In The Rhetoric Aristotle tells us that a judge who allows pity to influence his decision making is about as good as a carpenter who uses a warped ruler. He goes on, however, to give detailed advice to advocates about how to evoke pity in the judge. Thus Aristotle treated compassion in its relation to justice as both unlawful and inevitable. Contemporary legal theory, by contrast, tends to take an all or nothing-view of the relation between compassion and justice. Some argue that compassion should guide our deliberations about justice. Others maintain that we must protect our judgments about justice from the distortions of compassion. In this paper I contemplate the middle ground – and perhaps even the paradox – found in Aristotle’s discussion: that compassion in its relation to justice is and must be both essential and illicit.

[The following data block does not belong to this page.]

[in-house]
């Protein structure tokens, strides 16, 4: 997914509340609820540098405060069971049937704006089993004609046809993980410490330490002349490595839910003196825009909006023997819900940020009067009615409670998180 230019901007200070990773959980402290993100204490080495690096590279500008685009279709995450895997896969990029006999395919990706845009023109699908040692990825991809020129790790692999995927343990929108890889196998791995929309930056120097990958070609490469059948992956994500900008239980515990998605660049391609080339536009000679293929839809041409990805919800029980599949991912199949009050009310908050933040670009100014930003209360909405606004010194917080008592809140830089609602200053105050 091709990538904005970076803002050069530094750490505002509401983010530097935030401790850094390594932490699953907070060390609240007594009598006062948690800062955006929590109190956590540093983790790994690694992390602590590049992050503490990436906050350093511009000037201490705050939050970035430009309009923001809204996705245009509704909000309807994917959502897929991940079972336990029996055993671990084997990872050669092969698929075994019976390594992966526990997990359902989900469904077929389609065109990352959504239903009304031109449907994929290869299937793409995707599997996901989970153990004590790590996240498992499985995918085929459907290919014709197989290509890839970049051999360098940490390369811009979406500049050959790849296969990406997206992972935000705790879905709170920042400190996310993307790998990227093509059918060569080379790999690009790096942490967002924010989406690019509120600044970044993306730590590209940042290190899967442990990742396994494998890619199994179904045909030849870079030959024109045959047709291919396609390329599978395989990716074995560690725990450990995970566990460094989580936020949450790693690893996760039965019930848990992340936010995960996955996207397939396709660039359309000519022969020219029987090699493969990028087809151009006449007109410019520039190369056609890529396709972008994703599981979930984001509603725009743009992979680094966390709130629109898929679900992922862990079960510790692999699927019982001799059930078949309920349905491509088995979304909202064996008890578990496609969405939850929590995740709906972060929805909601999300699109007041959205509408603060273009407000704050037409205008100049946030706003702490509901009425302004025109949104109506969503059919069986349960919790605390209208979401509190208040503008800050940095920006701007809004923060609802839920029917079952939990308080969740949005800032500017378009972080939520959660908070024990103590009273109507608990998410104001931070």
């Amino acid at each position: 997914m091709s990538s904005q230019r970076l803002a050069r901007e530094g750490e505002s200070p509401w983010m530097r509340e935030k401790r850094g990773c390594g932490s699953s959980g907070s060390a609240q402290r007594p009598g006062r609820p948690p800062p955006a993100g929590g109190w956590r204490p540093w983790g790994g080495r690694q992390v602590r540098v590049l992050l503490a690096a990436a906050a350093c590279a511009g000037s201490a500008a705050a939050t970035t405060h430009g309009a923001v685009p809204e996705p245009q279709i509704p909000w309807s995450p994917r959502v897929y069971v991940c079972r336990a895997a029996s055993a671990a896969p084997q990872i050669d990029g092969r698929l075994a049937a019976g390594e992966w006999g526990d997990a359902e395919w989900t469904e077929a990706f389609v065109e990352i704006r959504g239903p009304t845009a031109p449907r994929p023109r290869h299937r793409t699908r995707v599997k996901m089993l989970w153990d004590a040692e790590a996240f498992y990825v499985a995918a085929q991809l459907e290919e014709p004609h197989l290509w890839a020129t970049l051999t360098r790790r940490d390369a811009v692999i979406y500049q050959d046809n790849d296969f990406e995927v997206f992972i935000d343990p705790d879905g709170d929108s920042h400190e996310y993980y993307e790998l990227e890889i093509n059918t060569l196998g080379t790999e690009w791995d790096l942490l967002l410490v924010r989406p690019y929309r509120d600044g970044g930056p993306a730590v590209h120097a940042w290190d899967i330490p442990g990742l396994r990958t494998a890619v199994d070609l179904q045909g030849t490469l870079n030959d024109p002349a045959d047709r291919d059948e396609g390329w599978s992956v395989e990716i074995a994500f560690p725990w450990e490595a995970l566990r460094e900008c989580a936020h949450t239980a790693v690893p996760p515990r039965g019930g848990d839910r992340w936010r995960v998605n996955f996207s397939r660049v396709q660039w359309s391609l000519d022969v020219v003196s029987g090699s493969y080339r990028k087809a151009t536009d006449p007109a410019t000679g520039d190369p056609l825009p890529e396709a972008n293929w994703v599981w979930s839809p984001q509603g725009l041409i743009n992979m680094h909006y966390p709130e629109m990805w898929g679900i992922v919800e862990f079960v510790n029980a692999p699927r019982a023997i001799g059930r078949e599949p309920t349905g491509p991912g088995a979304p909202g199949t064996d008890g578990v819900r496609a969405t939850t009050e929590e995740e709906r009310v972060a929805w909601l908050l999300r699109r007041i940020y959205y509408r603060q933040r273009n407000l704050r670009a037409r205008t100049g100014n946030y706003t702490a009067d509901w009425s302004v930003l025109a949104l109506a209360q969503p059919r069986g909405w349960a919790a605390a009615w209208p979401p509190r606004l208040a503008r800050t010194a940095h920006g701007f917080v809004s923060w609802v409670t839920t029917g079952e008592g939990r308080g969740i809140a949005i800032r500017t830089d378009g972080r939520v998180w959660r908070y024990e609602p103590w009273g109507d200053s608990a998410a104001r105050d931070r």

Annalise Acorn is Professor of Law at the University of Alberta. She holds a BA and LL.B. from the University of Alberta and a B.C.L. from Oxford University. In 2000 she was a Visiting Professor at the University of Michigan Law School. She teaches Emotions of Conflict and Justice, Law and Popular Culture, Legal Ethics and Private International Law. She is the author of Compulsory Compassion: A Critique of Restorative Justice (Vancouver 2004).